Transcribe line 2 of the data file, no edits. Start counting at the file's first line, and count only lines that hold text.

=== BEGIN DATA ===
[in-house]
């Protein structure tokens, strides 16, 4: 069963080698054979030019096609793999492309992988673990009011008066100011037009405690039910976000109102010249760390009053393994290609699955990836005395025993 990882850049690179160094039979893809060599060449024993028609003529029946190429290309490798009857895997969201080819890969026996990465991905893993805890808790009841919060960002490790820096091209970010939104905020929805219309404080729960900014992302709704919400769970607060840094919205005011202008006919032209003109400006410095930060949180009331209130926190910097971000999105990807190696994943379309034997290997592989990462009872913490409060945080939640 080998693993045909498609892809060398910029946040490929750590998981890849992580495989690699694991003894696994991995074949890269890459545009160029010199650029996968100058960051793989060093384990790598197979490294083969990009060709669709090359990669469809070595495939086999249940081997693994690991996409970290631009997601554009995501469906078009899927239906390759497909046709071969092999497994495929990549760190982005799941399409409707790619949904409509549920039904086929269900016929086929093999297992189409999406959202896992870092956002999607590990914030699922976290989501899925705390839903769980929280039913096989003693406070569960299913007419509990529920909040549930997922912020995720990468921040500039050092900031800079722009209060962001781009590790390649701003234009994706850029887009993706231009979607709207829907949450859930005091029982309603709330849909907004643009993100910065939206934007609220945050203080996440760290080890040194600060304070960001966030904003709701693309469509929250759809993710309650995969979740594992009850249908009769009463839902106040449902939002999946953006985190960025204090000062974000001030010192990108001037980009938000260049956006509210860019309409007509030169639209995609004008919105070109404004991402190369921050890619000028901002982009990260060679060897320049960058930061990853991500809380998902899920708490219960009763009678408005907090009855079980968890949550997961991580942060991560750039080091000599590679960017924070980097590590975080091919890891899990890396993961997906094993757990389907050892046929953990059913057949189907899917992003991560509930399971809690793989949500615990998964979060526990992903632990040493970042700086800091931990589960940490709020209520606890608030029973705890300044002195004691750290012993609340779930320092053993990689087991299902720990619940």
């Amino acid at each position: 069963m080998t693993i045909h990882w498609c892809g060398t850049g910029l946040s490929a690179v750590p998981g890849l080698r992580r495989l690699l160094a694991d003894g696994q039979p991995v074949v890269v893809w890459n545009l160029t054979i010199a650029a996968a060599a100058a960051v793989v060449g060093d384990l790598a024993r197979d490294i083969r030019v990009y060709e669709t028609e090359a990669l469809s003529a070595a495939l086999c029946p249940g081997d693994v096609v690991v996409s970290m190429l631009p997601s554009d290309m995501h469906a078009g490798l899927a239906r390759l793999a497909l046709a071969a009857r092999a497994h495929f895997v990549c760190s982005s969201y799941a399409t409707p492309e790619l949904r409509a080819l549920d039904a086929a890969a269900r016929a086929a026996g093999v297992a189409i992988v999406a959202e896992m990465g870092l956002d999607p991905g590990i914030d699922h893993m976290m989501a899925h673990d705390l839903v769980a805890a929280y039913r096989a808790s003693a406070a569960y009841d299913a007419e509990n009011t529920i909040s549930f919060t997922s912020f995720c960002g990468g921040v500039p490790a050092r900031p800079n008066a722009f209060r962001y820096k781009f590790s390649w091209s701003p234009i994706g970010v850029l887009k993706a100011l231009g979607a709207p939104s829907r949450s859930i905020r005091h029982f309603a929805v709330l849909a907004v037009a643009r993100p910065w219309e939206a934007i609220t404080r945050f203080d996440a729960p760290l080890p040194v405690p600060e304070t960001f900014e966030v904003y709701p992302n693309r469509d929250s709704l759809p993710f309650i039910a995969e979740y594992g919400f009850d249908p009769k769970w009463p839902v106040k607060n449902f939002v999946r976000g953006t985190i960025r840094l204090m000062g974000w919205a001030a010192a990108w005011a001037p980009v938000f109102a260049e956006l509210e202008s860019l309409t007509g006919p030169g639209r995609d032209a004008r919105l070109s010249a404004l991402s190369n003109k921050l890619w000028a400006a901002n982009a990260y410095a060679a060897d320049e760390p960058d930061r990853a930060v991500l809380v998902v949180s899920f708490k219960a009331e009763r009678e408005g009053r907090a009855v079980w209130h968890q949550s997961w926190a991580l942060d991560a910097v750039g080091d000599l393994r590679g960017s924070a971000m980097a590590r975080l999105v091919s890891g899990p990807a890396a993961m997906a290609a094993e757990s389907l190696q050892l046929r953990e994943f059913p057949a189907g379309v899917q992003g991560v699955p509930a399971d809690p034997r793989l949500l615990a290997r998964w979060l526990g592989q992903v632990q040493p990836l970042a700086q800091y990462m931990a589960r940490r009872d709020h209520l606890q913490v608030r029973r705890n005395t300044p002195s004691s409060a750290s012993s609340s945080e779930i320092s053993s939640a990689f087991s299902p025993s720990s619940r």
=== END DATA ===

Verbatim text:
């Protein structure tokens, strides 16, 4: 069963080698054979030019096609793999492309992988673990009011008066100011037009405690039910976000109102010249760390009053393994290609699955990836005395025993 990882850049690179160094039979893809060599060449024993028609003529029946190429290309490798009857895997969201080819890969026996990465991905893993805890808790009841919060960002490790820096091209970010939104905020929805219309404080729960900014992302709704919400769970607060840094919205005011202008006919032209003109400006410095930060949180009331209130926190910097971000999105990807190696994943379309034997290997592989990462009872913490409060945080939640 080998693993045909498609892809060398910029946040490929750590998981890849992580495989690699694991003894696994991995074949890269890459545009160029010199650029996968100058960051793989060093384990790598197979490294083969990009060709669709090359990669469809070595495939086999249940081997693994690991996409970290631009997601554009995501469906078009899927239906390759497909046709071969092999497994495929990549760190982005799941399409409707790619949904409509549920039904086929269900016929086929093999297992189409999406959202896992870092956002999607590990914030699922976290989501899925705390839903769980929280039913096989003693406070569960299913007419509990529920909040549930997922912020995720990468921040500039050092900031800079722009209060962001781009590790390649701003234009994706850029887009993706231009979607709207829907949450859930005091029982309603709330849909907004643009993100910065939206934007609220945050203080996440760290080890040194600060304070960001966030904003709701693309469509929250759809993710309650995969979740594992009850249908009769009463839902106040449902939002999946953006985190960025204090000062974000001030010192990108001037980009938000260049956006509210860019309409007509030169639209995609004008919105070109404004991402190369921050890619000028901002982009990260060679060897320049960058930061990853991500809380998902899920708490219960009763009678408005907090009855079980968890949550997961991580942060991560750039080091000599590679960017924070980097590590975080091919890891899990890396993961997906094993757990389907050892046929953990059913057949189907899917992003991560509930399971809690793989949500615990998964979060526990992903632990040493970042700086800091931990589960940490709020209520606890608030029973705890300044002195004691750290012993609340779930320092053993990689087991299902720990619940």